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‘Vanitas’ – movement II : ‘Soma’

I originally sketched out ‘Soma’ by recording and looping myself playing synths using an old mini-cassette dictaphone. Since the tape is so old and worn, and the small microphone intended for only speaking, the result is a decayed / distorted, melancholic ambient music. The title of the piece, which came immediately to my mind as I made the music, refers to a mythical concoction that grants those who drink it immortality.

I later transcribed and developed this music for string quartet and electronics, and it became the second movement of ‘Vanitas’. The music is a continuation of my exploration of musical ‘space’ – both physical (acoustic) space, and metaphorical (structural) space. Through the use of live electronics, the piece works with layering three musical materials each lasting two minutes, in a similar way to a passacaglia, a musical term, interestingly derived from the Italian words ‘to walk’ and ‘street’. As the music progresses the listener hears the same music played in different relationships to one another, similar to the ‘mobile’ sculptures of Alexander Calder, or one’s experience of moving through a building. Here I am particular interested in perception of ‘foreground’, ‘middleground’ and ‘background’ and the shifting relationship between these, and my intention with this structure is to slowly reveal a ‘whole’.

One of the three musical layers, is itself a reference to a rising, pentatonic wind melody in the final movement of ‘Das Lied von der Erde’ by Gustav Mahler, as the vocalist repeatedly sings the word ‘Ewig’ (‘eternity’). https://youtu.be/lAn8FUaOkz8?t=58m40s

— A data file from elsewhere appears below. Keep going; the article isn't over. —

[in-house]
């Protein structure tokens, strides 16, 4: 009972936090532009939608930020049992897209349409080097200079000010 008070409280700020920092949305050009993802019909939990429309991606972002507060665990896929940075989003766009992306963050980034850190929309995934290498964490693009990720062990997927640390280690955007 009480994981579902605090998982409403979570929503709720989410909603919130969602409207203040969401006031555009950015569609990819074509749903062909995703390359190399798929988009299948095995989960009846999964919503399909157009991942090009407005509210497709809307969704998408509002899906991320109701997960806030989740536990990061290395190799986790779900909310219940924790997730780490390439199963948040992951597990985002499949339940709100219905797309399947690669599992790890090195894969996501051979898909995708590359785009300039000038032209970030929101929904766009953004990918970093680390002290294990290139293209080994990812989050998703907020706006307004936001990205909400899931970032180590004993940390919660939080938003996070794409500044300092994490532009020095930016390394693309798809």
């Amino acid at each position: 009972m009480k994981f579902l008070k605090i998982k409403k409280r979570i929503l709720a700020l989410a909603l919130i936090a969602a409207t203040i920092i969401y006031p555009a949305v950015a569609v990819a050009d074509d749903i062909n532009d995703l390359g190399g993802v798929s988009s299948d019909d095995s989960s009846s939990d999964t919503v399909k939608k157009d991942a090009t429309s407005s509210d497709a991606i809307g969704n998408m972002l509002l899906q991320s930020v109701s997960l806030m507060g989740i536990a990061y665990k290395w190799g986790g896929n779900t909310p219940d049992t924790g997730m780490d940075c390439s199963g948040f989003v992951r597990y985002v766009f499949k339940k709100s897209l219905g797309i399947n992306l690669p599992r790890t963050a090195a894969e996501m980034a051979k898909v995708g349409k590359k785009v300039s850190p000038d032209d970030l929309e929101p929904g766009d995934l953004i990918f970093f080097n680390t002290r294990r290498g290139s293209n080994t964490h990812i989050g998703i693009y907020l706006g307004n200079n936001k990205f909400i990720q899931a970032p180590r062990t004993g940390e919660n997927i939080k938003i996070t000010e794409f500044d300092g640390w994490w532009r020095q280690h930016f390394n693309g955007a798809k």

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cello part from ‘Soma’

The music culminates at 4:52 with all of the material fully revealed; The addition of a low cantus firmus in the cello & viola hopefully creates the sensation a wide, open space, in contrast to the majority of the other material that is high in register.

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cantus firmus from ‘Soma’

Standing in between the two outer movements inspired by summer and winter (and the suns), in my mind ‘Soma’, which is inspired by the moon, symbolises eternity.

‘Vanitas’ – movement I : Mix Tape

The sun is evidently an instrument in the physiological and psychological drama of return to the prima materia, the death that must be undergone if man is to get back to the original condition of the simple elements and attain the incorrupt nature of the pre-worldly paradise.

– Carl Jung

The idea for the first movement ‘Mix Tape’, which was the last of the three movements that I composed, came when I read a short biographical text by my friend and violist Pauline Hogstrand:

‘Growing up in the arctic part of Sweden, I was always surrounded by nature. When the meter thick ice on the ocean breaks in spring, strong as rock, the sound is like nothing comparable, and the vibrations goes straight into your core. Or looking up at the crisp skies. It is vibrant differences between cold and warm, hard and soft, solid and transparent. It’s energy that everything contains. Night by night, i stayed up forgetting all about time in the mid summer solstice, making mix tapes of music and sounds, and I had a dream that I would be on that tape someday.’

This evocative description of an idyllic sounding childhood filled me with longing and nostalgia. There is a beauty, and at the same time a sadness. I experience this mixed feeling a lot, during a particularly beautiful moment I am also reminded that it won’t last. Summer is shortly followed by winter; Life gives way to death. However, this light sadness is itself a beautiful feeling, as it makes me value the moment even more strongly. In ‘Mix Tape’ I attempt to express these feelings.